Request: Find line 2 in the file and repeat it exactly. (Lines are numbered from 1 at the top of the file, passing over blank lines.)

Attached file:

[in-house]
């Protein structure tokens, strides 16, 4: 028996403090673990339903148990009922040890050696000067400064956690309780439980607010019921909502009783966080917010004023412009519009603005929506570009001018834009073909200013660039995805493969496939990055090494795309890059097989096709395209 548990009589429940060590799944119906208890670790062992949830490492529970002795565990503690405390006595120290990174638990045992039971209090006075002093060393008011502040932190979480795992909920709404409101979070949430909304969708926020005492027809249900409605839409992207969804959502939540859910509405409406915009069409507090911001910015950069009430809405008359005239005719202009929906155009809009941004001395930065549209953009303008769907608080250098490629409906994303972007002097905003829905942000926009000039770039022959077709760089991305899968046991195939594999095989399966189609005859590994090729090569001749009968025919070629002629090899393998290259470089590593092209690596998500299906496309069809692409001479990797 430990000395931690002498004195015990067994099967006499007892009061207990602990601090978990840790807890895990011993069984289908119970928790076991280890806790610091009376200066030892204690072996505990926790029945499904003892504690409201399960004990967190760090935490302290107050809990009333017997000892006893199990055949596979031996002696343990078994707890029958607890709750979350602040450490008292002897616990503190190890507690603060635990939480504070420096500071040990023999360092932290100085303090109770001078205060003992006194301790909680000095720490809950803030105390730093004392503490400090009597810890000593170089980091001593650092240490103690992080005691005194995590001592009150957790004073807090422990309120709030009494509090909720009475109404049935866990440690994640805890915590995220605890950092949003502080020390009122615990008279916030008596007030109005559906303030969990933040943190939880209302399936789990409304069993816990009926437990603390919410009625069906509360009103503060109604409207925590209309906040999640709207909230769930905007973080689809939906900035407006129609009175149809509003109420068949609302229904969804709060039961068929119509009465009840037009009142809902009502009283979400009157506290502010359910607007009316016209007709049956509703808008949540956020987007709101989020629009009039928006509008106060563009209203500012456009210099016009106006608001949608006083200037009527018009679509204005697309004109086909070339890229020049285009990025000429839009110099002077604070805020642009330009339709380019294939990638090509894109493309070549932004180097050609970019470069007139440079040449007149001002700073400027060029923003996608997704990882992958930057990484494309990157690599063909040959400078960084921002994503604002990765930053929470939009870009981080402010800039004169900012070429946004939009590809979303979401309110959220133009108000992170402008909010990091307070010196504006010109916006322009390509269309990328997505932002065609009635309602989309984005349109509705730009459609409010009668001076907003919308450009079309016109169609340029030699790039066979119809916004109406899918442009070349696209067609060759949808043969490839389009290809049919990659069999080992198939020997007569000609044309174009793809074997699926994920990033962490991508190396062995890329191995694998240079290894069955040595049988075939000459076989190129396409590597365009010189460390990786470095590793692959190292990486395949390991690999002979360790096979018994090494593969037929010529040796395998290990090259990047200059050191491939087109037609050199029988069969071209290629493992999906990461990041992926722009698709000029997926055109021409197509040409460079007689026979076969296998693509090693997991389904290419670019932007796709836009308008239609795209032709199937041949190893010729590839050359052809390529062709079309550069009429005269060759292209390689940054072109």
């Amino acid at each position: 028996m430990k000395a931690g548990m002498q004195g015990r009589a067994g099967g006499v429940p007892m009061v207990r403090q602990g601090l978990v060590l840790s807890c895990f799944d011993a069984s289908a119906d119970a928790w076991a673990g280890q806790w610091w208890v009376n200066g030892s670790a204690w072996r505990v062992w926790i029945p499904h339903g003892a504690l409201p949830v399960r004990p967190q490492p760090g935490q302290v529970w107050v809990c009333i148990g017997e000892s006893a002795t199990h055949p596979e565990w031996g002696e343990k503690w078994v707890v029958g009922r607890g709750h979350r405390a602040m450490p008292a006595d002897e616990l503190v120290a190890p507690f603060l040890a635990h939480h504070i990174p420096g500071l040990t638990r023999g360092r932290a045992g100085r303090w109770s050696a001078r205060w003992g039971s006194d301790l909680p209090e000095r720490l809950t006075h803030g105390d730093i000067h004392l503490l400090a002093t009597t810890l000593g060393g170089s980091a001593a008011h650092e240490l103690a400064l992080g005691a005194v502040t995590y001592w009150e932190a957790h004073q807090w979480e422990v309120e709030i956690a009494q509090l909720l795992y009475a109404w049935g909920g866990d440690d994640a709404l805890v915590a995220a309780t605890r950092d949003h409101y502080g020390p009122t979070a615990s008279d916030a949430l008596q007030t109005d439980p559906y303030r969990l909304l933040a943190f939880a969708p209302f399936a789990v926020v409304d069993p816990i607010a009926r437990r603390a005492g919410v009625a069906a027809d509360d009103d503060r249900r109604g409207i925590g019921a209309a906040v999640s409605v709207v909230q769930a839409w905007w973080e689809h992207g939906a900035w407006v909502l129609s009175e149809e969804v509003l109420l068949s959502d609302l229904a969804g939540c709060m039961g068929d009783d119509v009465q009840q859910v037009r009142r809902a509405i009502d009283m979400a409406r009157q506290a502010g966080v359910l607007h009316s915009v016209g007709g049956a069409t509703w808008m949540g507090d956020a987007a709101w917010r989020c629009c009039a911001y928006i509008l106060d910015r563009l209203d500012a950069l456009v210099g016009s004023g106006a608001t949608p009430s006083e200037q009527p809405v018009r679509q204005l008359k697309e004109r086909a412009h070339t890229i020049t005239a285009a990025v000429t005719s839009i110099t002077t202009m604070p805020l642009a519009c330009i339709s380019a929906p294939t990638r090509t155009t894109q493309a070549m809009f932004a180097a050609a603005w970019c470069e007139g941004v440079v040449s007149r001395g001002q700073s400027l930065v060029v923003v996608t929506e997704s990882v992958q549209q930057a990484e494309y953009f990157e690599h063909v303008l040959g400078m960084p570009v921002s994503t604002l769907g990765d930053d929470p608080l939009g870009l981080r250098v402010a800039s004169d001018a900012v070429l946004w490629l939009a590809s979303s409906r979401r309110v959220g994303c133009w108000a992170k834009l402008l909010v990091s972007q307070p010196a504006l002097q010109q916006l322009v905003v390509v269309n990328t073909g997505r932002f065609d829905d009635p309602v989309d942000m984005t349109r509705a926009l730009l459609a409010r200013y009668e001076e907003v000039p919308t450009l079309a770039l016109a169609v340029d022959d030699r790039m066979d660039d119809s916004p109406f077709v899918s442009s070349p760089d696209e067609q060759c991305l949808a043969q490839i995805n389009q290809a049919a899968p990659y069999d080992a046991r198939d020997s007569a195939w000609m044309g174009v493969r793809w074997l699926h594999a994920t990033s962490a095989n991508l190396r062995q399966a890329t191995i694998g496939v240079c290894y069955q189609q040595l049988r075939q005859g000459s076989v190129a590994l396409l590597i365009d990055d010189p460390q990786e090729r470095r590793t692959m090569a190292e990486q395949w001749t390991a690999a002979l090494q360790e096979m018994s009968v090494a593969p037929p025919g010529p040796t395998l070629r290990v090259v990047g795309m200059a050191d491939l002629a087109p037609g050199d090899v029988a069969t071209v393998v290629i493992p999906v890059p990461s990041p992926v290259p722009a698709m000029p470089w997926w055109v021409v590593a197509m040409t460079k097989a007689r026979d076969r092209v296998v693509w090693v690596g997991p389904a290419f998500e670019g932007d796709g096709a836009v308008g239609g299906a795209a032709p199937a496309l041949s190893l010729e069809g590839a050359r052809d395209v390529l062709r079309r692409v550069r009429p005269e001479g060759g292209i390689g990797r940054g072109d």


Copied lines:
């Protein structure tokens, strides 16, 4: 028996403090673990339903148990009922040890050696000067400064956690309780439980607010019921909502009783966080917010004023412009519009603005929506570009001018834009073909200013660039995805493969496939990055090494795309890059097989096709395209 548990009589429940060590799944119906208890670790062992949830490492529970002795565990503690405390006595120290990174638990045992039971209090006075002093060393008011502040932190979480795992909920709404409101979070949430909304969708926020005492027809249900409605839409992207969804959502939540859910509405409406915009069409507090911001910015950069009430809405008359005239005719202009929906155009809009941004001395930065549209953009303008769907608080250098490629409906994303972007002097905003829905942000926009000039770039022959077709760089991305899968046991195939594999095989399966189609005859590994090729090569001749009968025919070629002629090899393998290259470089590593092209690596998500299906496309069809692409001479990797 430990000395931690002498004195015990067994099967006499007892009061207990602990601090978990840790807890895990011993069984289908119970928790076991280890806790610091009376200066030892204690072996505990926790029945499904003892504690409201399960004990967190760090935490302290107050809990009333017997000892006893199990055949596979031996002696343990078994707890029958607890709750979350602040450490008292002897616990503190190890507690603060635990939480504070420096500071040990023999360092932290100085303090109770001078205060003992006194301790909680000095720490809950803030105390730093004392503490400090009597810890000593170089980091001593650092240490103690992080005691005194995590001592009150957790004073807090422990309120709030009494509090909720009475109404049935866990440690994640805890915590995220605890950092949003502080020390009122615990008279916030008596007030109005559906303030969990933040943190939880209302399936789990409304069993816990009926437990603390919410009625069906509360009103503060109604409207925590209309906040999640709207909230769930905007973080689809939906900035407006129609009175149809509003109420068949609302229904969804709060039961068929119509009465009840037009009142809902009502009283979400009157506290502010359910607007009316016209007709049956509703808008949540956020987007709101989020629009009039928006509008106060563009209203500012456009210099016009106006608001949608006083200037009527018009679509204005697309004109086909070339890229020049285009990025000429839009110099002077604070805020642009330009339709380019294939990638090509894109493309070549932004180097050609970019470069007139440079040449007149001002700073400027060029923003996608997704990882992958930057990484494309990157690599063909040959400078960084921002994503604002990765930053929470939009870009981080402010800039004169900012070429946004939009590809979303979401309110959220133009108000992170402008909010990091307070010196504006010109916006322009390509269309990328997505932002065609009635309602989309984005349109509705730009459609409010009668001076907003919308450009079309016109169609340029030699790039066979119809916004109406899918442009070349696209067609060759949808043969490839389009290809049919990659069999080992198939020997007569000609044309174009793809074997699926994920990033962490991508190396062995890329191995694998240079290894069955040595049988075939000459076989190129396409590597365009010189460390990786470095590793692959190292990486395949390991690999002979360790096979018994090494593969037929010529040796395998290990090259990047200059050191491939087109037609050199029988069969071209290629493992999906990461990041992926722009698709000029997926055109021409197509040409460079007689026979076969296998693509090693997991389904290419670019932007796709836009308008239609795209032709199937041949190893010729590839050359052809390529062709079309550069009429005269060759292209390689940054072109």